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The Fire of Life

Fri, 06/07/2013 - 11:08am
Skip Derra

Joanne Chory, Yongxia Guo, Joseph Noel, Zuyu Zheng and James J. La Clair (Source: Salk Institute for Biological Studies)Forest fires are powerful, highly destructive events that while being life altering also have come to be appreciated for their clearing effects, from which explosive new forest growth evolves. But why does the forest respond in this way to such a dramatic event, and what triggers the natural growth that follows? Is there some sort of communication among plants to signal that the coast is clear for growth?

Those are the questions a team of researchers from the Salk Institute for Biological Studies and the University of California, San Diego, set out to answer with their work on molecular signaling in the aftermath of a fire. The research helps explain how fires lead to regeneration of forests and grasslands, and it may aid in the development of plant varieties that can help maintain and restore ecosystems.

How fires lead to regeneration “is a very important and fundamental process of ecosystem renewal that we didn’t really understand,” said co-senior investigator Joseph Noel, professor and director of the Jack H. Skirball Center for Chemical Biology and Proteomics at Salk. “Now we know the molecular triggers for how it occurs.”

“What we discovered,” added Joanne Chory, co-senior investigator and professor and director of Salk’s Plant Molecular and Cellular Biology Lab, “is how a dying plant generates a chemical message for the next generation, telling dormant seeds its time to sprout.”

Noel, Chory and colleagues Yongxia Guo and Zuyu Zheng of Salk, and James La Clair of UCSD, said the work advances the tools of protein chemistry to characterize how fire leaves its chemical message. As it turns out a chemical emitted in the fire, karrikin, and a protein (KAI2) found in most plants, play key roles.

“Our work provides clear biochemical and structural evidence that the KAI2 protein, functions as the receptor for smoke-derived germination-promoting chemicals called karrikins,” Noel said. “In fact, the work allowed us to visualize in three dimensions and at atomic resolution—we can see each atom of the KAI2 protein and the karrikin chemical—how karrikins alter the shape of KAI2 to generate a signal within plants.”

Using single crystal diffraction techniques, the researchers determined the structure of KAI2, which binds to karrikin in dormant seeds. They then compared the karrikin-bound KAI2 protein to the structure of an unbound KAI2 protein providing clues as to how KAI2 allows a seed to perceive karrikins in its environment. The chemical structures the team solved revealed all of the molecular contacts between karrikin and KAI2.

“But more important than that,” said Gou, “we also know that when karrikin binds to the KAI2 protein it causes a change in its shape.”

This shape change sends a new signal to other proteins in the seeds.

“These other protein players together with karrikin and KAI2 generate the signal causing seed germination at the right place and time after a wildfire,” explained Zheng.

“Understanding how a single molecular signaling event generates, translates and then transduces information in plants provides vital information to further probe how plants sense and adapt to their local environments,” Noel said. “This particular system is one example of how organisms generally collect and process natural chemical information.”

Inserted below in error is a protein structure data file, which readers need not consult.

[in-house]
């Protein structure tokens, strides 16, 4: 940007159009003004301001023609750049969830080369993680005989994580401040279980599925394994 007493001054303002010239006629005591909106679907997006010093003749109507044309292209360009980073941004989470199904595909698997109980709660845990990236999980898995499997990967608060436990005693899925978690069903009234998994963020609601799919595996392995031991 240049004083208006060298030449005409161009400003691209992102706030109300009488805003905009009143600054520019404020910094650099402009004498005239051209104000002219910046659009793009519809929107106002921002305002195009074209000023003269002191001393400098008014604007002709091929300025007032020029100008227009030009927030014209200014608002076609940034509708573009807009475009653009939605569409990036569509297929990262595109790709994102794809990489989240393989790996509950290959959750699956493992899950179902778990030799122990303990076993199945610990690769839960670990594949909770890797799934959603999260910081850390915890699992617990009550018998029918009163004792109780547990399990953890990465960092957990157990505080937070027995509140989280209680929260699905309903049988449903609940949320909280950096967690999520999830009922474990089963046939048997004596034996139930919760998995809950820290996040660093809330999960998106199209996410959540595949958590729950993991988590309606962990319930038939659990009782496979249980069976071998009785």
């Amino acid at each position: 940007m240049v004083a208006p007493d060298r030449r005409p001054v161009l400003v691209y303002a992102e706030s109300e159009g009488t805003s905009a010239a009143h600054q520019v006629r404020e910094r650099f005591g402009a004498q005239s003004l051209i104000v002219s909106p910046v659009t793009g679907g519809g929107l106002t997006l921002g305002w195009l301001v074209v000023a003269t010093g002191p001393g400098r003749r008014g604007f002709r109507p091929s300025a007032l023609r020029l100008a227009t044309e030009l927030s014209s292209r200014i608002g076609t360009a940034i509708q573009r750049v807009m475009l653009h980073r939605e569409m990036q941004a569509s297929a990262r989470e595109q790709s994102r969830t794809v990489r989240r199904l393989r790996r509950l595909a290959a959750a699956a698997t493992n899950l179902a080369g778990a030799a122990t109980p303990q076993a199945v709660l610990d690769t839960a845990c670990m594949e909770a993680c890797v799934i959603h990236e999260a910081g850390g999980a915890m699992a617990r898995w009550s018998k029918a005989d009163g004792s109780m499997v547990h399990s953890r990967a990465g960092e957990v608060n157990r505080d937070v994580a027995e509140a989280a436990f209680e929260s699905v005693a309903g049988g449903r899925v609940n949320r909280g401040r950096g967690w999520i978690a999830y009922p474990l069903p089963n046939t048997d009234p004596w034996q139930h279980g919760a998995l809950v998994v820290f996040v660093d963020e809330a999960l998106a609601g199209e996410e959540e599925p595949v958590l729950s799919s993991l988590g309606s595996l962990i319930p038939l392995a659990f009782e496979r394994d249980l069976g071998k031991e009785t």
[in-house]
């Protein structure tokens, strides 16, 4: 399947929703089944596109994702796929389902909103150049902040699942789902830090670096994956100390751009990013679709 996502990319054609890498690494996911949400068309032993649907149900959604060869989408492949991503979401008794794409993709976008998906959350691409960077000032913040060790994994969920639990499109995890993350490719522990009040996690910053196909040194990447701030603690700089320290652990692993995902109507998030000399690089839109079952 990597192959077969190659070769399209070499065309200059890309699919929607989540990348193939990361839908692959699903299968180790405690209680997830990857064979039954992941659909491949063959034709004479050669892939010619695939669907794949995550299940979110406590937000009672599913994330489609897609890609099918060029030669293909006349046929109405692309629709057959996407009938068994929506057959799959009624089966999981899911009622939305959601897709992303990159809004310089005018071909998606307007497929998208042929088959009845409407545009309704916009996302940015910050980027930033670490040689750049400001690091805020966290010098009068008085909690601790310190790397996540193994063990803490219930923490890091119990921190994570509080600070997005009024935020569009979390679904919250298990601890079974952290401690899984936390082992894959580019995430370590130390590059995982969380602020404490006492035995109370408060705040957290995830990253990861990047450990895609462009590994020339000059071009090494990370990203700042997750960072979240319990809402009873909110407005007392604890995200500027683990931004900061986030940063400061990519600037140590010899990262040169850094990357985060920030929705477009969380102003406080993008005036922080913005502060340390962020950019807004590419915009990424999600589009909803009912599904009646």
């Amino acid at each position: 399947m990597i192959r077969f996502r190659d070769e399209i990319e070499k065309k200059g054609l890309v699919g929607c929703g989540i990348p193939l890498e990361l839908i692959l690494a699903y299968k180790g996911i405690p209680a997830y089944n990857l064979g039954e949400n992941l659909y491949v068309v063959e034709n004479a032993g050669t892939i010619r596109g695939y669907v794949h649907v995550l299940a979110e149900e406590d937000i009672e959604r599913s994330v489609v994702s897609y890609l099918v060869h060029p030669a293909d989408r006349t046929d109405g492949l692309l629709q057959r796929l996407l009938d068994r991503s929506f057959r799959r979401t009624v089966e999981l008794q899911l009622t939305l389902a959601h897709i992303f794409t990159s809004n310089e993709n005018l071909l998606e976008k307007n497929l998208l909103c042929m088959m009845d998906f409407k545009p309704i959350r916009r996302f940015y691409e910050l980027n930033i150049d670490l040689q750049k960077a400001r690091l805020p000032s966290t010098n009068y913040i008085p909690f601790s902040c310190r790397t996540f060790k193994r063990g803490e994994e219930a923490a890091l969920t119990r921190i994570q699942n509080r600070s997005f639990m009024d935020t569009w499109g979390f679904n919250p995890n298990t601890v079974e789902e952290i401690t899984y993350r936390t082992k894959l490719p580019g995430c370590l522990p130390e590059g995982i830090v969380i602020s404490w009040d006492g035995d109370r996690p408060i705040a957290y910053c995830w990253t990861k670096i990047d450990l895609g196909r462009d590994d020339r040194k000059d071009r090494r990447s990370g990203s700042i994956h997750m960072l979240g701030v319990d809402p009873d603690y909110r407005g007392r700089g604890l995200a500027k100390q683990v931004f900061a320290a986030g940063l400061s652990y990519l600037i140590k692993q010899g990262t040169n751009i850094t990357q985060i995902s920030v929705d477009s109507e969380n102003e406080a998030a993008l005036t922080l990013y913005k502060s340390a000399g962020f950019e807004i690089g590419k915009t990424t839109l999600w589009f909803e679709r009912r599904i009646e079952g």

“In a sense, karrikin can be thought of as a sentence or even paragraph that plants can read and then respond to when the growing conditions after a fire goes out are ripe for seed germination and growth due to the nutrients left behind by fires,” he added. “By gaining insight into the biochemical and structural mechanisms by which dormant seeds recognize the chemical information from burning plants to germinate, we gain a much clearer understanding of ecosystems, all of which depend on plants and possibly can exploit this information to manage the renewal/transition/reservation of plants via chemical and genetic approaches.”

The work provides a solid foundation for the discovery of key plant related chemical signals, said Noel, who studies the biosynthetic pathways plants and microbes use to produce a vast array of compounds that allow them to survive and prosper in various and changing ecosystems.

“Because plants are sessile, (they cannot move in response to changing environmental signals) they have evolved the most sophisticated forms of metabolism and chemical sensing of any group of living organisms on Earth,” Noel said. “These chemicals produced by plants, other organisms in their environment or even by so-called abiotic events (fires), hold a tremendous amount of information that plants have evolved to ‘interpret’ to regulate their growth and development at the appropriate times conducive to viability and fitness, the latter being their ability to propagate, reproduce and continue their gene pool.”

In addition, he said, the development of molecular screening systems such as those already used to detect toxins in marine systems or diseases in humans, could also be developed to provide a greater understanding of the health and well being of forests.

“One could imagine a day when ELISA-based assays are used to guide seed planting as well as to probe the health of a forest,” Noel added. “The work may not only aid in the development of plant varieties that help maintain and restore ecosystems, but also can guide us in the application of karrikin-like natural chemicals to forest and grassland renewal, providing the fundamental food necessary to support all living things on Earth.”

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